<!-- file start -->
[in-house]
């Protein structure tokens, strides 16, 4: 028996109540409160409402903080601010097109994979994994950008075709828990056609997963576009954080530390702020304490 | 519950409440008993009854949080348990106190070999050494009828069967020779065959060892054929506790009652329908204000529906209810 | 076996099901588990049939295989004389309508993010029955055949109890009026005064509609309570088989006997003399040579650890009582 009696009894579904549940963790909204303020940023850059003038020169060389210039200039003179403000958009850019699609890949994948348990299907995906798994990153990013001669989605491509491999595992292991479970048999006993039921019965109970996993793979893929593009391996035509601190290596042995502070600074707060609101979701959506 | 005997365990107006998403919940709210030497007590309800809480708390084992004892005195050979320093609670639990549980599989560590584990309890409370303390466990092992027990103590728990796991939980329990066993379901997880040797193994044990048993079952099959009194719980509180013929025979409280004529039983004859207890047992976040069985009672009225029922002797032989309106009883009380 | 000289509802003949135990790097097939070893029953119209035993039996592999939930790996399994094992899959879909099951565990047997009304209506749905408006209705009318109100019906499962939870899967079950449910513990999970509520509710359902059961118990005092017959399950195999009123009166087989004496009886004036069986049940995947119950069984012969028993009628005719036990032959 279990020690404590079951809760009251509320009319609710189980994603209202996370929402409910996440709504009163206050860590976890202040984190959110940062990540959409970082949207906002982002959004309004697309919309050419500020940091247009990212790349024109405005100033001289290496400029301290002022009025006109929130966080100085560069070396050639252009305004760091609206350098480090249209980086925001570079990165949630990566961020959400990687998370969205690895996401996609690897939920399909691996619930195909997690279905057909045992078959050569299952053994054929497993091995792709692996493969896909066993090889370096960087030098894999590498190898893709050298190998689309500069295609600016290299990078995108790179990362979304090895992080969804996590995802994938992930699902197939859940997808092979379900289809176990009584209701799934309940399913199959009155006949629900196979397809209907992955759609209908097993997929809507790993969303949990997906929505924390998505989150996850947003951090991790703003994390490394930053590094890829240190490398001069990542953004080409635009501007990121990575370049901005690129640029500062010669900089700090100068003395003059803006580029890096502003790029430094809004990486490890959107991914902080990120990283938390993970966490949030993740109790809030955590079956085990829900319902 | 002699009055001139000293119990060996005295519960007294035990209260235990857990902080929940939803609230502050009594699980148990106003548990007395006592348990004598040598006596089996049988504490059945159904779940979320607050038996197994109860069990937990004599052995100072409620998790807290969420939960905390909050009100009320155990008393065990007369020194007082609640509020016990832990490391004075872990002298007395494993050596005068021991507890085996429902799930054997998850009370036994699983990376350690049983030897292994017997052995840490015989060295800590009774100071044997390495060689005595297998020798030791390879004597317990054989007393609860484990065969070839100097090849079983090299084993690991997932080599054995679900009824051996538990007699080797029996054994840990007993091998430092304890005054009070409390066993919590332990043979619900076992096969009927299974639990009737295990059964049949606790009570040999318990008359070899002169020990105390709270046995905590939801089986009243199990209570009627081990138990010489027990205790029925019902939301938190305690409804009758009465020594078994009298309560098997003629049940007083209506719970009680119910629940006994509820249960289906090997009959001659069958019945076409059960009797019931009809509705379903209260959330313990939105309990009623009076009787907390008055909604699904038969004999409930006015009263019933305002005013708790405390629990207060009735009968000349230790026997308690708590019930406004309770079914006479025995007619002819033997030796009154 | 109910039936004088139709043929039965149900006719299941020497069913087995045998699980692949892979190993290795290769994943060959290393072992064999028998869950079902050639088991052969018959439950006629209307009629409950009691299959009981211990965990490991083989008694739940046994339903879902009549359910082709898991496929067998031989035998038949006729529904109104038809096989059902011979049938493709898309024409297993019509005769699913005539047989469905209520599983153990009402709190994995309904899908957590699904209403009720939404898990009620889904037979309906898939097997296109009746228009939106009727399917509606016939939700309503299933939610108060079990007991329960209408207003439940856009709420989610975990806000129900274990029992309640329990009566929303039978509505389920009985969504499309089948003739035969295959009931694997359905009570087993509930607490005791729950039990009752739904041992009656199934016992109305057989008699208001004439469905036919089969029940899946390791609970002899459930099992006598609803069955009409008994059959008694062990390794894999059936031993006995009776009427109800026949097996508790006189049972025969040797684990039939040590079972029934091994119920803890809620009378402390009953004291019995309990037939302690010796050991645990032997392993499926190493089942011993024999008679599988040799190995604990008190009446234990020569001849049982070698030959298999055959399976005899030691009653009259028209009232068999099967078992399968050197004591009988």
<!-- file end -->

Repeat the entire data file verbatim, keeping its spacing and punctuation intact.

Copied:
[in-house]
């Protein structure tokens, strides 16, 4: 028996109540409160409402903080601010097109994979994994950008075709828990056609997963576009954080530390702020304490 | 519950409440008993009854949080348990106190070999050494009828069967020779065959060892054929506790009652329908204000529906209810 | 076996099901588990049939295989004389309508993010029955055949109890009026005064509609309570088989006997003399040579650890009582 009696009894579904549940963790909204303020940023850059003038020169060389210039200039003179403000958009850019699609890949994948348990299907995906798994990153990013001669989605491509491999595992292991479970048999006993039921019965109970996993793979893929593009391996035509601190290596042995502070600074707060609101979701959506 | 005997365990107006998403919940709210030497007590309800809480708390084992004892005195050979320093609670639990549980599989560590584990309890409370303390466990092992027990103590728990796991939980329990066993379901997880040797193994044990048993079952099959009194719980509180013929025979409280004529039983004859207890047992976040069985009672009225029922002797032989309106009883009380 | 000289509802003949135990790097097939070893029953119209035993039996592999939930790996399994094992899959879909099951565990047997009304209506749905408006209705009318109100019906499962939870899967079950449910513990999970509520509710359902059961118990005092017959399950195999009123009166087989004496009886004036069986049940995947119950069984012969028993009628005719036990032959 279990020690404590079951809760009251509320009319609710189980994603209202996370929402409910996440709504009163206050860590976890202040984190959110940062990540959409970082949207906002982002959004309004697309919309050419500020940091247009990212790349024109405005100033001289290496400029301290002022009025006109929130966080100085560069070396050639252009305004760091609206350098480090249209980086925001570079990165949630990566961020959400990687998370969205690895996401996609690897939920399909691996619930195909997690279905057909045992078959050569299952053994054929497993091995792709692996493969896909066993090889370096960087030098894999590498190898893709050298190998689309500069295609600016290299990078995108790179990362979304090895992080969804996590995802994938992930699902197939859940997808092979379900289809176990009584209701799934309940399913199959009155006949629900196979397809209907992955759609209908097993997929809507790993969303949990997906929505924390998505989150996850947003951090991790703003994390490394930053590094890829240190490398001069990542953004080409635009501007990121990575370049901005690129640029500062010669900089700090100068003395003059803006580029890096502003790029430094809004990486490890959107991914902080990120990283938390993970966490949030993740109790809030955590079956085990829900319902 | 002699009055001139000293119990060996005295519960007294035990209260235990857990902080929940939803609230502050009594699980148990106003548990007395006592348990004598040598006596089996049988504490059945159904779940979320607050038996197994109860069990937990004599052995100072409620998790807290969420939960905390909050009100009320155990008393065990007369020194007082609640509020016990832990490391004075872990002298007395494993050596005068021991507890085996429902799930054997998850009370036994699983990376350690049983030897292994017997052995840490015989060295800590009774100071044997390495060689005595297998020798030791390879004597317990054989007393609860484990065969070839100097090849079983090299084993690991997932080599054995679900009824051996538990007699080797029996054994840990007993091998430092304890005054009070409390066993919590332990043979619900076992096969009927299974639990009737295990059964049949606790009570040999318990008359070899002169020990105390709270046995905590939801089986009243199990209570009627081990138990010489027990205790029925019902939301938190305690409804009758009465020594078994009298309560098997003629049940007083209506719970009680119910629940006994509820249960289906090997009959001659069958019945076409059960009797019931009809509705379903209260959330313990939105309990009623009076009787907390008055909604699904038969004999409930006015009263019933305002005013708790405390629990207060009735009968000349230790026997308690708590019930406004309770079914006479025995007619002819033997030796009154 | 109910039936004088139709043929039965149900006719299941020497069913087995045998699980692949892979190993290795290769994943060959290393072992064999028998869950079902050639088991052969018959439950006629209307009629409950009691299959009981211990965990490991083989008694739940046994339903879902009549359910082709898991496929067998031989035998038949006729529904109104038809096989059902011979049938493709898309024409297993019509005769699913005539047989469905209520599983153990009402709190994995309904899908957590699904209403009720939404898990009620889904037979309906898939097997296109009746228009939106009727399917509606016939939700309503299933939610108060079990007991329960209408207003439940856009709420989610975990806000129900274990029992309640329990009566929303039978509505389920009985969504499309089948003739035969295959009931694997359905009570087993509930607490005791729950039990009752739904041992009656199934016992109305057989008699208001004439469905036919089969029940899946390791609970002899459930099992006598609803069955009409008994059959008694062990390794894999059936031993006995009776009427109800026949097996508790006189049972025969040797684990039939040590079972029934091994119920803890809620009378402390009953004291019995309990037939302690010796050991645990032997392993499926190493089942011993024999008679599988040799190995604990008190009446234990020569001849049982070698030959298999055959399976005899030691009653009259028209009232068999099967078992399968050197004591009988």